Everything now has to speak to our times and sitcoms are usually pretty good at it. Through comedy they can explore the various interpersonal relationships of people in a way folks can relate to, using humor and shared experiences to bring us together rather than tear us apart. Yeah, remember when we were about coming together instead of being put into individual groups? I don’t but it seems worse today. My Transformers are less divided than the human race right now and I separate them by series and sometimes size.

United States Of Al is a sitcom that debuted on CBS last week and I’m only now able to discuss due to last week being…well, last week. The show follows an interpreter during the war in Afghanistan who is able to come to America and live with the Marine he befriended. While the show doesn’t seem to be inspired by any particular event I did find that this actually happens, and there is an act called the “Afghan Allies Protection Act”, which was designed to rescue these interpreters and their families given that they are often targeted by remaining Taliban supporters. Can you make comedy out of a serious situation like this?

The show specifically follows Awalmir (I don’t think a last name is given in the episode), an interpreter who befriended Marine Reilly (were ANY last names given because I can’t find them on via the usual sources), the two actually saving each other during the war. After two tours Reilly came home and three years later was able to get “Al” out of Afghanistan. They hope to get his family out as well, but Reilly has his own family issues. Unable to cope with civilian life led to a falling out and upcoming divorce from his wife Vanessa and he now lives in his father’s garage. Also in the cast is Reilly’s father Art and sister Lizzie, while his daughter Hazel wasn’t in the pilot but is mentioned. As Reilly tries to get Al’s family out Al in turn vows to restore Reilly and Vanessa’s marriage.

I think the elephant in the room could be seen in the trailer. Adhir Kalyan, who plays Al, isn’t of Afghani decent. He’s from South Africa and appears to be of Indian descent. That’s fine as he can physically pull it off but it’s his lack of accent that has annoyed some people. You can hear a more British accent out of him, and he did start acting in London. I also couldn’t tell you how well the writers know about Afghani Muslim culture (though apparently four Afghans are among the writers) but that’s for someone who does to further comment on. Kalyan does play the role very well otherwise, as an optimist (I mean, the dude survived a war and didn’t get to leave for a few months during it) who is prepared to love everything about America and is sure he can save his friend’s marriage. Whether or not he can we’ll have to see.

There is a bit of burden on Parker Young as apparently his character Reilly is suffering from PTSD and hasn’t sought therapy. I know someone works with PTSD sufferers and was one himself so I know the help is out there to adjust to civilian life, but Reilly has been hurt by his time there and seems to have had trouble going to therapy. This seems to be where the rift with his wife started, and now Reilly lives in his dad’s garage. (When did we change the basement cliche into garages? Does Hollywood not have basements anymore?) It will be interesting to see where his life goes from here since addressing this might be important to Al’s goal of restoring the marriage as well as Reilly’s relationship with his daughter.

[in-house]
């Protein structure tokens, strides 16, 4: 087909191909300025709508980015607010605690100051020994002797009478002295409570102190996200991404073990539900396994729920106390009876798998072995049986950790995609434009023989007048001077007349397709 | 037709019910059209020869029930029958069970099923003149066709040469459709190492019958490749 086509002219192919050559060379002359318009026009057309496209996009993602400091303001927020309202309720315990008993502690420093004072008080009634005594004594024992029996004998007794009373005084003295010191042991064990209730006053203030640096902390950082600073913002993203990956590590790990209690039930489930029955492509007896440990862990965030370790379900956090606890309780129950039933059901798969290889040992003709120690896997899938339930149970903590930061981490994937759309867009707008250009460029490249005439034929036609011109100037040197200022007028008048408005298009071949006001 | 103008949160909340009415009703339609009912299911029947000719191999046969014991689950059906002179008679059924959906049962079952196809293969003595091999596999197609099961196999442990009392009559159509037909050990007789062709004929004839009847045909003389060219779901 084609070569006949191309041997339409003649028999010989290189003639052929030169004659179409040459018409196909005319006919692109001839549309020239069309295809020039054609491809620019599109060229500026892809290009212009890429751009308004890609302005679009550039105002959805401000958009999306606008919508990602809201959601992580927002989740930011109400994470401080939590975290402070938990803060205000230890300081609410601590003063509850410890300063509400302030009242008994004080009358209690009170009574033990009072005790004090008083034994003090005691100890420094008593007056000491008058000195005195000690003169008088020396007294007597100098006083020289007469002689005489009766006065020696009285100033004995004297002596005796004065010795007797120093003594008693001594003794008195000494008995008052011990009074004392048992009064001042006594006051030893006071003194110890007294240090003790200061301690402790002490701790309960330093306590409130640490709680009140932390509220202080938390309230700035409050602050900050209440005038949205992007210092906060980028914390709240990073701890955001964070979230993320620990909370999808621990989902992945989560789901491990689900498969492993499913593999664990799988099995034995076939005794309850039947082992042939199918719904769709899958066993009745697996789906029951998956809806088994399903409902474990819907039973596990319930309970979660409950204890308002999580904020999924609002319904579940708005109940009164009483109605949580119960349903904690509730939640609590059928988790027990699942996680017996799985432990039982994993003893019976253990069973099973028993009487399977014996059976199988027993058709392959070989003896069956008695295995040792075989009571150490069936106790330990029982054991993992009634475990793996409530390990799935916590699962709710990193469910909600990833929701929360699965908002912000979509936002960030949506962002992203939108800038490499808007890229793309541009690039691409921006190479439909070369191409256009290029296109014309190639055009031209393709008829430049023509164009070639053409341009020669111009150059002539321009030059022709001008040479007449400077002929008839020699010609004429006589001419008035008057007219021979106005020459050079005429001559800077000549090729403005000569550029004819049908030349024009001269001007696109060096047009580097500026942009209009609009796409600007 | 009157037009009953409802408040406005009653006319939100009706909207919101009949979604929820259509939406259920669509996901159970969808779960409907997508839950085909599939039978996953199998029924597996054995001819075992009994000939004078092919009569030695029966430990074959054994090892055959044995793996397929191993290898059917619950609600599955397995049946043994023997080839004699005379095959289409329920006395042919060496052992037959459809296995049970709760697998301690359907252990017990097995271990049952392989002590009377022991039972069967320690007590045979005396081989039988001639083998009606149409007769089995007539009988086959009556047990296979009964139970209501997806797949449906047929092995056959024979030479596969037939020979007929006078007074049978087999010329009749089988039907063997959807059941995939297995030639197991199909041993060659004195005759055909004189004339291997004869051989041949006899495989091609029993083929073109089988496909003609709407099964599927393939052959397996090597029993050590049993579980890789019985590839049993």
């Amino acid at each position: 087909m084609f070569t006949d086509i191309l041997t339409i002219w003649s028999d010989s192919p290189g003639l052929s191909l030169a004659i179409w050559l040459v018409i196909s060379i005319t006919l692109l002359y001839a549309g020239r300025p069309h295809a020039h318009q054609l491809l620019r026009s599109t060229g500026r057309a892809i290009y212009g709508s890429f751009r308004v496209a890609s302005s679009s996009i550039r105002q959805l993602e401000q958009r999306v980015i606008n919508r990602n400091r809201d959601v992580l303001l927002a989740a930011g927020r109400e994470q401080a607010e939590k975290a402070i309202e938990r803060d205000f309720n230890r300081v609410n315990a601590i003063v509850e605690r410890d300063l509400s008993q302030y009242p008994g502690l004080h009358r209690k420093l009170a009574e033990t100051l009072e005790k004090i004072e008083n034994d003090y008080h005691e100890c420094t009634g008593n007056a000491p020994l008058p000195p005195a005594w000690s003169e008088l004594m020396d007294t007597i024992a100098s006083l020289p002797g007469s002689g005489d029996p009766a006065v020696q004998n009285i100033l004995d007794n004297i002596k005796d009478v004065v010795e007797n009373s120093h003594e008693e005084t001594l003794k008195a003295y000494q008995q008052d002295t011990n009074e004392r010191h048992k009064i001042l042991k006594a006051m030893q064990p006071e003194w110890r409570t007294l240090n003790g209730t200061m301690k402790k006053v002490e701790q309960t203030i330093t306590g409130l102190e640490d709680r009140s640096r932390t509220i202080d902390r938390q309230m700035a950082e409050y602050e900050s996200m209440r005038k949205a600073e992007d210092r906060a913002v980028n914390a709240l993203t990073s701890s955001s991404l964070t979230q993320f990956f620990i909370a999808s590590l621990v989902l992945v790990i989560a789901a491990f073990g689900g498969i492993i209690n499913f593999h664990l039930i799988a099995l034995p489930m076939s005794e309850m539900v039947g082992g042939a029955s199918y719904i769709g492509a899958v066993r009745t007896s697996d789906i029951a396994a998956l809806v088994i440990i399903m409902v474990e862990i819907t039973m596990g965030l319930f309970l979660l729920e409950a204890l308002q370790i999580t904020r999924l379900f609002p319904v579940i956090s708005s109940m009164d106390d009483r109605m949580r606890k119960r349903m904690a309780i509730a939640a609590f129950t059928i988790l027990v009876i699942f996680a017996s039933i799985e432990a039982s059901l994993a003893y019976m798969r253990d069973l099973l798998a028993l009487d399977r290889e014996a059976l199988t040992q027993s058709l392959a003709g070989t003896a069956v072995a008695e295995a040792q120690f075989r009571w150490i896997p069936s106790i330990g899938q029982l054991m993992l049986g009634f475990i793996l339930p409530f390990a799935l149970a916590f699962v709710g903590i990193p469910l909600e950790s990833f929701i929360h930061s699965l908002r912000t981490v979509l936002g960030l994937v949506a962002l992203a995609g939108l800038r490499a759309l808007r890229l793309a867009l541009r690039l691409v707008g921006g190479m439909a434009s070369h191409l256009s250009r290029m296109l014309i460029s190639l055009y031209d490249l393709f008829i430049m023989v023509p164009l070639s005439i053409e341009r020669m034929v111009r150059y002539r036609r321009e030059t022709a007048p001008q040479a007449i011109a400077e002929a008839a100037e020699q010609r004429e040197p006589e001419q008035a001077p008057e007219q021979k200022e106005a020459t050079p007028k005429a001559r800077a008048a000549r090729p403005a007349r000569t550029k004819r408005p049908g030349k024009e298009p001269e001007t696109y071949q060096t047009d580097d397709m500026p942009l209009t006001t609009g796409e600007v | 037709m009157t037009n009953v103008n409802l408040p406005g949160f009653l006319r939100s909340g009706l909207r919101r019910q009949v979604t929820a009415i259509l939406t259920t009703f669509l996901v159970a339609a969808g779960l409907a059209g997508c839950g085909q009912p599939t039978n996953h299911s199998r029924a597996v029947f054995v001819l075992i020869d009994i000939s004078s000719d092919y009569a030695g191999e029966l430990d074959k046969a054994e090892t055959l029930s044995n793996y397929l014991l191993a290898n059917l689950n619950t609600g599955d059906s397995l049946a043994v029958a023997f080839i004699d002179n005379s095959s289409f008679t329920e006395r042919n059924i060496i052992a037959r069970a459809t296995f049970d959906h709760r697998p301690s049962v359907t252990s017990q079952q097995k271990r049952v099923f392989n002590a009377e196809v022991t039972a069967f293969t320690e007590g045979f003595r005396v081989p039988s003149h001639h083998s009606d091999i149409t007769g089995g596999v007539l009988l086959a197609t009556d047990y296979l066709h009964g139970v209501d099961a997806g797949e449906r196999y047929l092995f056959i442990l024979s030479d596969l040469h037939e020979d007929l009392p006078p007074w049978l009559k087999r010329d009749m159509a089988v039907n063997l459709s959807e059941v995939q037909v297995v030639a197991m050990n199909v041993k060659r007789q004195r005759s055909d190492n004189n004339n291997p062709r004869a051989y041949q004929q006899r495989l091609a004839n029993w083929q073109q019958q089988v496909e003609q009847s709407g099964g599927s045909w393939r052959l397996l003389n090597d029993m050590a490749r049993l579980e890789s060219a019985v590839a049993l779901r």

Sadly the daughter wasn’t in the pilot so we know little about Hazel or Farrah Mackenzie’s performance. I don’t think she was even named in the pilot. Art (played by Dean Norris) seems to be a loving father who will have to learn to adjust to Al’s culture like his not drinking or eating pork (the gags in this episode) but he seems like a nice enough guy. Elizabeth Alderfer’s Lizzie lost her fiance in the same war and both of them are grateful that Al was there for Reilly. So at least both of our main characters have Reilly’s family. Kelli Gross’ Vanessa is actually a nice person as well, just frustrated that Reilly refuses to get help because of his pride and the riff that causes in their marriage. She may still love him but just couldn’t deal with what Reilly refuses to deal with. It is nice that she’s not the bitch ex-wife and you kind of hope Al is successful.

Overall I don’t know if I’ll continue watching but only because my TV and movie backlog is almost as long as my YouTube backlog, but it is a show I see with some decent potential and I hope it lives up to it. We’ll see in the later episodes but it is worth checking out. I even laughed a few times and me and sitcoms are usually more a case of amusement than outright laughter. I do better with stand-up.

About ShadowWing Tronix

A would be comic writer looking to organize his living space as well as his thoughts. So I have a blog for each goal. :)

2 responses »

  1. […] start with Al. If you missed the show or my review of the pilot, the show follows Afghan interpreter Awalmir, who moves to America as those who worked for the US […]


  2. […] for the 9-11 attacks that serves as the first example. If you haven’t seen the show or my review of the pilot, the sitcom follows the life of Awalmir, an interpreter for the US during the war. Though the […]


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